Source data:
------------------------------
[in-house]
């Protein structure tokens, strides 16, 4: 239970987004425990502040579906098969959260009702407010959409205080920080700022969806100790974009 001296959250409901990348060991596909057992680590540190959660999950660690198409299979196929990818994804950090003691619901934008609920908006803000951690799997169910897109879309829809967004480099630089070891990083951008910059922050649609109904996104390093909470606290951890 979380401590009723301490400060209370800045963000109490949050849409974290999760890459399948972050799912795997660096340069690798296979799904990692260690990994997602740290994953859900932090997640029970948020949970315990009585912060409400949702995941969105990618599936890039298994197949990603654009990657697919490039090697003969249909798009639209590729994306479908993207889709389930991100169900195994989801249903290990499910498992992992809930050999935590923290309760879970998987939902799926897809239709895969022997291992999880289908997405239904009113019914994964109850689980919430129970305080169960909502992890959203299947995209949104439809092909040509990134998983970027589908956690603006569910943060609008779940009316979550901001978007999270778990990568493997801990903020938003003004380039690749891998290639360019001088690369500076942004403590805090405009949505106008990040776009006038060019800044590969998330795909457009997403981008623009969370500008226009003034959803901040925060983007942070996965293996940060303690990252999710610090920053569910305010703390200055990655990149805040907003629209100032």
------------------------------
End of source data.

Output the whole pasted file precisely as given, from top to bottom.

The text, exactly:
[in-house]
């Protein structure tokens, strides 16, 4: 239970987004425990502040579906098969959260009702407010959409205080920080700022969806100790974009 001296959250409901990348060991596909057992680590540190959660999950660690198409299979196929990818994804950090003691619901934008609920908006803000951690799997169910897109879309829809967004480099630089070891990083951008910059922050649609109904996104390093909470606290951890 979380401590009723301490400060209370800045963000109490949050849409974290999760890459399948972050799912795997660096340069690798296979799904990692260690990994997602740290994953859900932090997640029970948020949970315990009585912060409400949702995941969105990618599936890039298994197949990603654009990657697919490039090697003969249909798009639209590729994306479908993207889709389930991100169900195994989801249903290990499910498992992992809930050999935590923290309760879970998987939902799926897809239709895969022997291992999880289908997405239904009113019914994964109850689980919430129970305080169960909502992890959203299947995209949104439809092909040509990134998983970027589908956690603006569910943060609008779940009316979550901001978007999270778990990568493997801990903020938003003004380039690749891998290639360019001088690369500076942004403590805090405009949505106008990040776009006038060019800044590969998330795909457009997403981008623009969370500008226009003034959803901040925060983007942070996965293996940060303690990252999710610090920053569910305010703390200055990655990149805040907003629209100032």